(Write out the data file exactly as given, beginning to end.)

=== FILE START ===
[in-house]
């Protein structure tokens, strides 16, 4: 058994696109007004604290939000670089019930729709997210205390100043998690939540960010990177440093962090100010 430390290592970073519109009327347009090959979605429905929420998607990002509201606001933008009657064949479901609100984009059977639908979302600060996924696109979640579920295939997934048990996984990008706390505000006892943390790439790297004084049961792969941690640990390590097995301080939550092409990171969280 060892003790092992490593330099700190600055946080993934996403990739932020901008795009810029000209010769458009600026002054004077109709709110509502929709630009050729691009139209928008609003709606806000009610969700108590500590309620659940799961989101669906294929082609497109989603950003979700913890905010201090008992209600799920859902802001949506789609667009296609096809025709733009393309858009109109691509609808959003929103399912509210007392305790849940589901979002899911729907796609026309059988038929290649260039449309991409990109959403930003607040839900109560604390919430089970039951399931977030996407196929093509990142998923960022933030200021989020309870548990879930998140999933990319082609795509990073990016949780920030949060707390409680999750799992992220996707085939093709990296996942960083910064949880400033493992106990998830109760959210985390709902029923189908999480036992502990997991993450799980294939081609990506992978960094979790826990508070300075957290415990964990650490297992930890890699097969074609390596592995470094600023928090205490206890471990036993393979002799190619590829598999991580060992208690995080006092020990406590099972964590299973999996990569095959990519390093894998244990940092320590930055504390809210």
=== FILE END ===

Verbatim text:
[in-house]
């Protein structure tokens, strides 16, 4: 058994696109007004604290939000670089019930729709997210205390100043998690939540960010990177440093962090100010 430390290592970073519109009327347009090959979605429905929420998607990002509201606001933008009657064949479901609100984009059977639908979302600060996924696109979640579920295939997934048990996984990008706390505000006892943390790439790297004084049961792969941690640990390590097995301080939550092409990171969280 060892003790092992490593330099700190600055946080993934996403990739932020901008795009810029000209010769458009600026002054004077109709709110509502929709630009050729691009139209928008609003709606806000009610969700108590500590309620659940799961989101669906294929082609497109989603950003979700913890905010201090008992209600799920859902802001949506789609667009296609096809025709733009393309858009109109691509609808959003929103399912509210007392305790849940589901979002899911729907796609026309059988038929290649260039449309991409990109959403930003607040839900109560604390919430089970039951399931977030996407196929093509990142998923960022933030200021989020309870548990879930998140999933990319082609795509990073990016949780920030949060707390409680999750799992992220996707085939093709990296996942960083910064949880400033493992106990998830109760959210985390709902029923189908999480036992502990997991993450799980294939081609990506992978960094979790826990508070300075957290415990964990650490297992930890890699097969074609390596592995470094600023928090205490206890471990036993393979002799190619590829598999991580060992208690995080006092020990406590099972964590299973999996990569095959990519390093894998244990940092320590930055504390809210």